Mechanism Affecting Risk of Prostate Ca
A research group at Biocenter Oulu in Finland has identified a mechanism that initiates a genetic program that ups the risk of prostate cancer metastasis. The study was published in the journal Nature Genetics in January 2014.
A release from the Academy of Finland notes that prostate cancer is the most commonly diagnosed malignancy and the second most common cause of cancer-related deaths in men worldwide.
The release explains that the human genome is mainly identical throughout the human population but small that individual variations or polymorphisms do exist. These variations are known as single nucleotide polymorphisms (SNP). The team used DNA samples from tens of thousands of prostate cancer patients and healthy men forcomparative genetic studies called genome-wide association studies. The researchers identified dozens of SNPs associated with the risk of prostate cancer. However, because most of these SNPs are not found in the protein-coding regions of the genome, finding the genes that contribute to the risk of prostate cancer is difficult. For this reason, the question of how these SNPs lead to a risk of prostate cancer has not yet been answered.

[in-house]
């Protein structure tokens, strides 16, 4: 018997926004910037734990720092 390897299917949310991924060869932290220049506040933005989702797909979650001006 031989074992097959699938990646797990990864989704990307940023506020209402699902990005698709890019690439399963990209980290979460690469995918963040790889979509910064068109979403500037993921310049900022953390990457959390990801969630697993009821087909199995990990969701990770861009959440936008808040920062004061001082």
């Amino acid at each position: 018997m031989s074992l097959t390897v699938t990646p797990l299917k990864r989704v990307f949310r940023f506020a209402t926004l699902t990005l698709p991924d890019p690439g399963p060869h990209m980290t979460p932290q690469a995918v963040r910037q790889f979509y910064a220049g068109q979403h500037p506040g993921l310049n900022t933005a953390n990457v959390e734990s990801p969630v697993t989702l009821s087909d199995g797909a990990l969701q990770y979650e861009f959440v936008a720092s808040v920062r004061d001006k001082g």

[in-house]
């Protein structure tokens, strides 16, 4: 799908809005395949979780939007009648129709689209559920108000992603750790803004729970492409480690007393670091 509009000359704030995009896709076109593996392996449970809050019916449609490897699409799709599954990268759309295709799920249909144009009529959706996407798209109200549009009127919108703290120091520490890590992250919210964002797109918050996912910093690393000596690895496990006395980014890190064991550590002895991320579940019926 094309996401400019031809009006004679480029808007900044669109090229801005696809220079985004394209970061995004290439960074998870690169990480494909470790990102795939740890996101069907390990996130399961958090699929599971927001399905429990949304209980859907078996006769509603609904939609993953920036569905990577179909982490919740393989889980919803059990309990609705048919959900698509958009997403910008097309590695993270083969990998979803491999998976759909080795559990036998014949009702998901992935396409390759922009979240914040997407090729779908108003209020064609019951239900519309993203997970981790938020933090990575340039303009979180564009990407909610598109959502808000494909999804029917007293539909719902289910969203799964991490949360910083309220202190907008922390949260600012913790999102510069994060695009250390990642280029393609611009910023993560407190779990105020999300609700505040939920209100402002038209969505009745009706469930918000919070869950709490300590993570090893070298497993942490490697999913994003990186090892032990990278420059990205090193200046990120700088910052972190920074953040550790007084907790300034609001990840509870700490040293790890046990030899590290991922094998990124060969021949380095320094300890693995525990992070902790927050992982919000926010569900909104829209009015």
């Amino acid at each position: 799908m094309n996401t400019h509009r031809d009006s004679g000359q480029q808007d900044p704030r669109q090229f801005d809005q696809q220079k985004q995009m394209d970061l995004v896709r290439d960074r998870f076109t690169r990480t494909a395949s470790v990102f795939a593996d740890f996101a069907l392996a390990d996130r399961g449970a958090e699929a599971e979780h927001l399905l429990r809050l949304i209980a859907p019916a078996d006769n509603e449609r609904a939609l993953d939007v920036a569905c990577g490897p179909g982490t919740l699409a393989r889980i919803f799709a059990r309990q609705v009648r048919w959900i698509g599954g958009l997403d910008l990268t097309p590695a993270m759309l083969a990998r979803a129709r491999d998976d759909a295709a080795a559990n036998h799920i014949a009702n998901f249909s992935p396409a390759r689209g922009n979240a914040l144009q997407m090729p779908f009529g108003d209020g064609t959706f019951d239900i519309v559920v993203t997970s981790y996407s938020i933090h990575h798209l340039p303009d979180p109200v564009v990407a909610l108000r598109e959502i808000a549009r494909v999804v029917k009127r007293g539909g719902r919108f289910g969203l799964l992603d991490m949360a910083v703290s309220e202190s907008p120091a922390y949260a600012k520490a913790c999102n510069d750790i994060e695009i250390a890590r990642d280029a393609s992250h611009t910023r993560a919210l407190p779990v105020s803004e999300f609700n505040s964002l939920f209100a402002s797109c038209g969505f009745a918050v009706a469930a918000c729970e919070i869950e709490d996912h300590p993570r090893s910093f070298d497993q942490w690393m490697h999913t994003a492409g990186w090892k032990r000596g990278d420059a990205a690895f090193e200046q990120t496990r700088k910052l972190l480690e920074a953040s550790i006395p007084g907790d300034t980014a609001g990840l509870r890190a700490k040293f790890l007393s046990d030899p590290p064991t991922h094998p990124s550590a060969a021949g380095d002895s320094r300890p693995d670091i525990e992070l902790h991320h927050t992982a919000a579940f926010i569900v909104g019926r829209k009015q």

The research for this international and multidisciplinary study was led by Junior Investigator Gonghong Wei, with a team of scientists from several universities and research institutes. These included three universities in Finland (Oulu, Tampere and Helsinki), Karolinska Institutet in Sweden and Fudan University in China.